One of the papers from the joint HSS-SHOT session I really liked was by Paul Lucier.5 Paul’s talk & paper takes us back to Henry Rowland’s 1883 classic “Plea for Pure Science.” Now standard reading in many history of science/technology courses, Rowland’s essay is both “eminently quotable” and wonderfully versatile as a tool to get undergrad students thinking about the status and nature of science and technology c. 1880. When Rowland gave this address may have been pleading but, based on Lucier’s new reading of it, I’m less convinced that his appeal was entirely pure.
In Lucier’s telling, the very categories that actors like Rowland used – inventor, pure science, applied, and so forth – had already been contested for decades. The idea of pure science as “science for its own sake” goes back to people like Charles Silliman, and Alexander Dallas Bache in the early 19th C – in other words, Rowland was continuing a long-standing conversation. Definitions, Lucier notes, of pure science changed over time – for Simon Newcomb it bespoke of membership in a select group with common goals. Later, during the Gilded Age, “pure” was re-interpreted to mean not membership but motivation. As Rowland saw it, pure science was an activity safely disconnected from the era’s political and financial corruption. (There is some irony here as Rowland himself achieved considerable renown for his development of tools to make better gratings for astronomical spectroscopy).
The distinction between pure and applied was, for actors like Rowland, more a matter of distance than kind. Pure science might indeed prove useful one day but, to paraphrase St. Augustine, “yes, but please…not just yet.” Discourse in the 1880s around “applied science” suggested a third and more desirable option. As explained in the journal Science – re-launched in 1883, the same year as Rowland’s plea – so-called applied science could be an even more noble pursuit than pure science; such activities give us the “investigator-utilizer” a hybrid creature compared to the pure scientist or pure inventor. As the union of science and art (that is, technology) the practitioners of applied science had the potential to advance both knowledge and the public welfare.
Whereas people like Rowland were pessimistic about the effects of corruption, proponents of applied science, playing John Locke to Rowland’s dour Hobbes, imagined a world where patents and research advanced the pubic interest. Pure and applied were not separate and opposed but conjoined. Pure science, then as now, reflects prevailing political and economic realities. This is important not least because of our own work as historians as we, for example examine conceits such as the linear model of innovation.
National contexts are vitally important in unpacking discourse around the sci-tech relation. As we think about other ways to examine the science-technology relationship we might start to ask: How do formulations of this relationship cross national borders and languages? How do they move and change between time periods? And I wonder what this landscape will look like when we begin to look at other languages and contexts. A palette that includes Mexican, Russian, Brazilian, or Chinese examples is exciting to think of.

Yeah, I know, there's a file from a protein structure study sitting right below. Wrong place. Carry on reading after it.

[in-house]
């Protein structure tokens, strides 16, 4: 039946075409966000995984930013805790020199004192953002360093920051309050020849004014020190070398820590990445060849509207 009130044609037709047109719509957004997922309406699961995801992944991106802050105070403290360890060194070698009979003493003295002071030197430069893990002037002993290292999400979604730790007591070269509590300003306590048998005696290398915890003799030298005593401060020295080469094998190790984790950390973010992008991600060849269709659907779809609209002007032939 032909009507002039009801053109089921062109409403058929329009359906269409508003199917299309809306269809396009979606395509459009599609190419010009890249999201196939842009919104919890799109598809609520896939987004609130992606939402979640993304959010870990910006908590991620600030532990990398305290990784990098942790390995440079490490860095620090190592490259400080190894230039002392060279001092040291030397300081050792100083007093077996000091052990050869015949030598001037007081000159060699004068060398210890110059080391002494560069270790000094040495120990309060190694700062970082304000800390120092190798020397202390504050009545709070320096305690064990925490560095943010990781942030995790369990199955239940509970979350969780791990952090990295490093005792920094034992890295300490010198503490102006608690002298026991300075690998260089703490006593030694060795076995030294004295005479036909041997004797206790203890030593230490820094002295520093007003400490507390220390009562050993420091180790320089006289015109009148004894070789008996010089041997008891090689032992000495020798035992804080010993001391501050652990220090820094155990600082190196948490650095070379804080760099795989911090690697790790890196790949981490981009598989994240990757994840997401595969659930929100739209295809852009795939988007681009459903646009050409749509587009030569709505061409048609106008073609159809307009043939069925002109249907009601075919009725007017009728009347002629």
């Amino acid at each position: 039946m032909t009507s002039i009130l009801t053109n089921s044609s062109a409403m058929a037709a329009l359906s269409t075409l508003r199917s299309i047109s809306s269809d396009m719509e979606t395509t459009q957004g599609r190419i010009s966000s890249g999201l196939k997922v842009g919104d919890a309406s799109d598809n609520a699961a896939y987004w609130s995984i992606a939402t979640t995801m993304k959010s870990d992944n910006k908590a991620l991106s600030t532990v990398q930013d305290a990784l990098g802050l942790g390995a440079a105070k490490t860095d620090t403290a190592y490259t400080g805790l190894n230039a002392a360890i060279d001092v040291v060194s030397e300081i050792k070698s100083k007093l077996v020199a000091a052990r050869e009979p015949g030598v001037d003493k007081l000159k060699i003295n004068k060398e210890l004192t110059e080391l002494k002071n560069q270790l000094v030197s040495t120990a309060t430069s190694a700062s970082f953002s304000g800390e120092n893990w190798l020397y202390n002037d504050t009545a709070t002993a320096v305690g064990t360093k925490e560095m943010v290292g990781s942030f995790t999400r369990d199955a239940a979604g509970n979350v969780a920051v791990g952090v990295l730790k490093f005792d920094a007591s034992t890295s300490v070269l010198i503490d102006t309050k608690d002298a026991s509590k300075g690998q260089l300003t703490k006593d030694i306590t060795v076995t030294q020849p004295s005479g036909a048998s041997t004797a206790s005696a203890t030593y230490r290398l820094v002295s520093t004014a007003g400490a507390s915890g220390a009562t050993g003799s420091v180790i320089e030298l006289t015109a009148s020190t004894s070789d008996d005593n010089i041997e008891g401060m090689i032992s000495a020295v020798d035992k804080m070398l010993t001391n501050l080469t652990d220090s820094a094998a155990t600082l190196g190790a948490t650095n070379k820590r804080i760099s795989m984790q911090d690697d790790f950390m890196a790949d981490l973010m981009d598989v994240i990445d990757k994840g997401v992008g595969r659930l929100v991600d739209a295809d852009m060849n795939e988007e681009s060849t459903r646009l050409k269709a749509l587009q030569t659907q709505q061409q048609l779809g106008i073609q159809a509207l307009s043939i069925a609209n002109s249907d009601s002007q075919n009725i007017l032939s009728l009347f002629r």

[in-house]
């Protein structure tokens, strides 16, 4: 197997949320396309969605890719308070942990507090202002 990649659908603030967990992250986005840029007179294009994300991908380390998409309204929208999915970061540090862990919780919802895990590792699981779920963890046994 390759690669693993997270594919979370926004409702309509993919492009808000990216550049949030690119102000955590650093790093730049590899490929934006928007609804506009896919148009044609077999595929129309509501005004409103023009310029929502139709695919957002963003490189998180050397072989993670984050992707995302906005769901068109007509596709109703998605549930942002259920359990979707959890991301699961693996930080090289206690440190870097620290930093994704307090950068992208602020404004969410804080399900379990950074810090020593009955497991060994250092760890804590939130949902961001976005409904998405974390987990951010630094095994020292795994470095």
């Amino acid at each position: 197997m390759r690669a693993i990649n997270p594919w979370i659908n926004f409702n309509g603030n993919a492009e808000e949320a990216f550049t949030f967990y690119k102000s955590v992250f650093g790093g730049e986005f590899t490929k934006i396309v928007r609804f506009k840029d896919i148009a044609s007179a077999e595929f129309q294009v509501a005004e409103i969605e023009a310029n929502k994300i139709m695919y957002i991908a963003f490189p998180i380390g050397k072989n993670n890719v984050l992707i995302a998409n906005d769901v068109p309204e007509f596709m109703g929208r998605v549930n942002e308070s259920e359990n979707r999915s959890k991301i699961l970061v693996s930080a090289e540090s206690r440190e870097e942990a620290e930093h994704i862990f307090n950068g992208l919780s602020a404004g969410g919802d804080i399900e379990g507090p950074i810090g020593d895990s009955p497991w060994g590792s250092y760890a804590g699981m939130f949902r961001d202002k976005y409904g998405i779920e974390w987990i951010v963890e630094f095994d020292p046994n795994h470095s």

Looking more broadly, recent work on the histories of so-called emerging technologies – nanotechnology, biotech, genetics research, synthetic biology, green tech – shows the relationship between science and technology remains both fluid and a productive site for future inquiry. Consider this example. More than 20 years ago, Eric Drexler, arguably the most influential popularizer of nanotechnology, had the goal of designing nanoscale devices that were theoretically possible but could not yet be built. Drexler referred to his activities as “exploratory engineering” and the even more enigmatic “theoretical applied science.” Consider the semantic challenges of parsing “theoretical applied science”…
I suspect similar blurry boundaries can be found in other fields of techno-scientific research that have emerged in the post Bayh-Dole period. These contemporary examples – when researchers call “science” with a nudge and wink as “technology” and when visionary engineers blur already indistinct boundaries between science and engineering suggest that new graduate students who are less beholden to either the SHOT or HSS camp – will have plenty of new terrain to explore.
Note: I’ll be taking a break from Leaping Robot for a few weeks…I should be back at it right after the New Year starts. Best wishes for the holiday season!
- This is recounted in Ch. 1 of John M. Staudenmaier, Technology’s Storytellers (Cambridge: MIT Press, 1985 [↩]
- James McClellan III, “What’s Problematic About ‘Applied Science’ in The Applied Science Problem, ed. McClellan (Jersey City: Jensen/Daniels, 2008 [↩]
- this appeared in Technology and Culture, 1976, 17, 4: 663-73. [↩]
- C.W. Sherwin and R.S. Isenson, “Project Hindsight. A Defense Department Study of the Utility of Research,” Science, 1967, 156, June 23: 1571-7 [↩]
- A version of this appears in the October 2012 Isis as “The Origins of Pure and Applied Science in Gilded Age America,”pp. 527-536 [↩]